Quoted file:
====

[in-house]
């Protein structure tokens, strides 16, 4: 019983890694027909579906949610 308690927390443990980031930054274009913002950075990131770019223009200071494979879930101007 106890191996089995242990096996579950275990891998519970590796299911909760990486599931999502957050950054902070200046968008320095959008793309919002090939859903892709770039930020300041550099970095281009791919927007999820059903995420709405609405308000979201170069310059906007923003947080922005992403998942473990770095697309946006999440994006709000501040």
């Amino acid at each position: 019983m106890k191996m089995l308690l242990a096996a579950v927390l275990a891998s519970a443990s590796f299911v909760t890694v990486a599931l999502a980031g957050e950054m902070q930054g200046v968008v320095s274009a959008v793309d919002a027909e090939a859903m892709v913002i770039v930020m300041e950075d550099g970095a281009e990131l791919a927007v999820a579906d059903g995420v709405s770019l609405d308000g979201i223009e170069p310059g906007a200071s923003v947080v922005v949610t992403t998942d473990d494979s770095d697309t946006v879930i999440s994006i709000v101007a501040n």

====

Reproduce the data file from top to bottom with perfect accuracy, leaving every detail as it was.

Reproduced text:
[in-house]
């Protein structure tokens, strides 16, 4: 019983890694027909579906949610 308690927390443990980031930054274009913002950075990131770019223009200071494979879930101007 106890191996089995242990096996579950275990891998519970590796299911909760990486599931999502957050950054902070200046968008320095959008793309919002090939859903892709770039930020300041550099970095281009791919927007999820059903995420709405609405308000979201170069310059906007923003947080922005992403998942473990770095697309946006999440994006709000501040």
């Amino acid at each position: 019983m106890k191996m089995l308690l242990a096996a579950v927390l275990a891998s519970a443990s590796f299911v909760t890694v990486a599931l999502a980031g957050e950054m902070q930054g200046v968008v320095s274009a959008v793309d919002a027909e090939a859903m892709v913002i770039v930020m300041e950075d550099g970095a281009e990131l791919a927007v999820a579906d059903g995420v709405s770019l609405d308000g979201i223009e170069p310059g906007a200071s923003v947080v922005v949610t992403t998942d473990d494979s770095d697309t946006v879930i999440s994006i709000v101007a501040n």